Remotely control your Raspberry Pi with TightVNC

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Whether you’re a Linux guy pounding away on the keyboard in a Bash shell, or you’re a Windows guy automating specific tasks in PowerShell, we can all agree that the CLI is king. If you think “The GUI is where it’s at, bro. It’s all you need.”, or you’re one of those that’s stubbornly shying away from any command-line environment, then you’ll be severely behind almost everyone if you work in any IT-related administrator or engineer position.

Sometimes, though, there’s times when the GUI is necessary. Microsoft struck a home run when they developed RDP, but if you need to remote into a desktop environment on a Linux or Mac OS, you’ll need something like VNC

I was recently working on one of my Raspberry Pi’s and needed to troubleshoot an audio issue when streaming to a Bluetooth speaker. Testing specific audio levels and switching between different audio devices was obviously more convenient in a desktop environment, so I decided to set up VNC on this Pi using TightVNC, a free and lightweight VNC software that can be easily installed in Raspbian. Follow these quick instructions if you’d like to do the same.

Install TightVNC Server on your Raspberry Pi

Note: This is all assuming that you’re already running Raspbian on your Raspberry Pi

1. Once logged into the desktop, open up the Terminal (you can also remotely SSH into the Pi).

2. Before we install the TightVNC server, let’s make sure we’re up-to-date.

sudo apt-get update –y
sudo apt-get upgrade –y

3. Install the TightVNC Server software!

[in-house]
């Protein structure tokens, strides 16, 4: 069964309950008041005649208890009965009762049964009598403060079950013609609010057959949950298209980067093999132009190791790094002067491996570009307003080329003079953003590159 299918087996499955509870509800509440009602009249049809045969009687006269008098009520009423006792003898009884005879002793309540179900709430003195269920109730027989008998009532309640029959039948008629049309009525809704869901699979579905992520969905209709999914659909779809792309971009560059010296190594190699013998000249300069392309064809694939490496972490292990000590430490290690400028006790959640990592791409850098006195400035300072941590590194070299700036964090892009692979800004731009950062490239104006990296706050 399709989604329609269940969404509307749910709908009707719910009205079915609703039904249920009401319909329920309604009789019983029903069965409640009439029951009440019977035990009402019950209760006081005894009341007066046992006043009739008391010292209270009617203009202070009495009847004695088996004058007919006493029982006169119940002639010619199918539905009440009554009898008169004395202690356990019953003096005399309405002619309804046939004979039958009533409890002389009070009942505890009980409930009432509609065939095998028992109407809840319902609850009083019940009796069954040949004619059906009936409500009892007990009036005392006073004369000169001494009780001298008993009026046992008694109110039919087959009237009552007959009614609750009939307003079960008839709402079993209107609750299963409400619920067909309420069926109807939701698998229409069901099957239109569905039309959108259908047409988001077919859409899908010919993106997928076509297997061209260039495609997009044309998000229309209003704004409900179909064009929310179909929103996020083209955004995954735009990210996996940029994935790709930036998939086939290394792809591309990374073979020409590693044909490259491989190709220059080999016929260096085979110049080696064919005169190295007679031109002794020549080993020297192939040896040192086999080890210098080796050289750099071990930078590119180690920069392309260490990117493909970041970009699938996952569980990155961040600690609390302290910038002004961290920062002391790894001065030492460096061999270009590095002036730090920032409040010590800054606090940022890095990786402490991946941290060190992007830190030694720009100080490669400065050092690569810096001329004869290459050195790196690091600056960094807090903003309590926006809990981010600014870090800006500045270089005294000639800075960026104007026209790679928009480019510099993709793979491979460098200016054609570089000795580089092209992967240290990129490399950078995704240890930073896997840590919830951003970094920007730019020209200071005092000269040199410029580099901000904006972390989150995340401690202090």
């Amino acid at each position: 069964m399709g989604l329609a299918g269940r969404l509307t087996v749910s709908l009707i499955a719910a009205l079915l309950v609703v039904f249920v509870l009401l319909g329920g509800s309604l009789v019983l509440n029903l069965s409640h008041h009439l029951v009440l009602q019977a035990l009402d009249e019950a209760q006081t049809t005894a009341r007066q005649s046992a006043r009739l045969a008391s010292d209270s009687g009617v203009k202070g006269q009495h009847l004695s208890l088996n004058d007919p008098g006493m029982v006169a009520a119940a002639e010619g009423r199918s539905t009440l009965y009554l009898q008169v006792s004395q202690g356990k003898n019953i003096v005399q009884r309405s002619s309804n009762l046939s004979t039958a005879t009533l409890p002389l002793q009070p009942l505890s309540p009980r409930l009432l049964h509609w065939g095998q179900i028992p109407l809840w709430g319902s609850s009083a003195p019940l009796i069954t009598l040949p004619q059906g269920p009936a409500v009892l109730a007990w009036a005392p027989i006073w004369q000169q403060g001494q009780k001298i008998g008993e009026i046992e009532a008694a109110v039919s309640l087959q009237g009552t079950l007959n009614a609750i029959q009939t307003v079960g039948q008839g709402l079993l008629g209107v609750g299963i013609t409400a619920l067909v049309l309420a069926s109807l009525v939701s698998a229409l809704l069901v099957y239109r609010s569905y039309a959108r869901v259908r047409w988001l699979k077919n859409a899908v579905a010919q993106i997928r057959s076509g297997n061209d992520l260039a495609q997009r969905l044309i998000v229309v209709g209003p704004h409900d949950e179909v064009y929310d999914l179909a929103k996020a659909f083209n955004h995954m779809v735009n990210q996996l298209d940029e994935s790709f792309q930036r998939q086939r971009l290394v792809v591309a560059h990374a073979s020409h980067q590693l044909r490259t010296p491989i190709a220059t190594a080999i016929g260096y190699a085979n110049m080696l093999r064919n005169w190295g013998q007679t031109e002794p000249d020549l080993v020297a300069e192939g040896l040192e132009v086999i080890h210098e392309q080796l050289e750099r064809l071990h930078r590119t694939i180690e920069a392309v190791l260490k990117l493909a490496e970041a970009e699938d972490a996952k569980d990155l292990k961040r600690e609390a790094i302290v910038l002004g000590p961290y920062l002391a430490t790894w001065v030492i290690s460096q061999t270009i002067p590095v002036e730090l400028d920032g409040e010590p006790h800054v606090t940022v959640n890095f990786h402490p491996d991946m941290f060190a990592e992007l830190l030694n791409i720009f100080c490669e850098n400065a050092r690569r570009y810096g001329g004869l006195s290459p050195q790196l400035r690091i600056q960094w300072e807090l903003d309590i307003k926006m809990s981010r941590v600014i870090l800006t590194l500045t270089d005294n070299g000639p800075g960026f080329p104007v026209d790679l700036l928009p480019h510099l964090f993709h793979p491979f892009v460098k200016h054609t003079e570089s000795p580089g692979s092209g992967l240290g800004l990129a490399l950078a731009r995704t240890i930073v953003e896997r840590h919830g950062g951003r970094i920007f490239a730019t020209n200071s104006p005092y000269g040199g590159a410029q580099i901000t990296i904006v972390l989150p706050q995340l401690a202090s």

sudo apt-get install tightvncserver

4. Once that’s installed, type the following to start it.

vncserver :1

It’ll tell you that it requires a password to access your desktops. Choose any password that’s 8 characters or less. You can see below that it truncated the password down to 8 characters since it surpassed that.

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It’s blurry because I forgot to screenshot this so I stole it from a YouTube video.

5. Your VNC server should be up and running now. If you don’t make this start at boot, though, it’d be kind of a pain in the ass since you’d have to type that command every time the RPi boots up. Let’s fix that.

sudo nano /etc/rc.local

6. From here, put the following in the line between fi and exit 0. Your screen should look like mine below.

su - pi -c '/usr/bin/vncserver :1'

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Hit Ctrl+X, then Y and Enter to save and exit.

7. Reboot your Raspberry Pi.

sudo reboot

8. Once your Pi is back up, open up the Terminal again (or SSH back into it) and then verify the VNC server is up and running.

vncserver :1

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If it’s saying the same as mine above, then congrats! You can now VNC into your Raspberry Pi using whatever VNC client you prefer.

 

Connecting to your Raspberry Pi using a VNC Client

1. If you don’t have (or know) what VNC client to use, you can download VNC Viewer from RealVNC here for free. I’m a massive fan of mRemoteNG, but for the simplicity of this tutorial, we’ll use VNC Viewer.

2. Once VNC Viewer is up and running, type out the IP address of your Pi followed by :5901 in the address bar. Press Enter and your screen should look like mine.

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This is basically warning you that your credentials will be encrypted but all data after that won’t be. Click Continue.

3. Type in the password you made when you first launched “vncserver :1” and click OK.

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4. You should now successfully be connected to your Raspberry Pi using VNC!

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That’s it! Now if you want to use your Raspberry Pi as a headless server (or don’t want to do the excruciating work of getting out of your seat and hooking up a monitor, keyboard, and mouse to your Pi), you can now just remotely connect to your desktop environment.

Remotely control your Raspberry Pi with TightVNC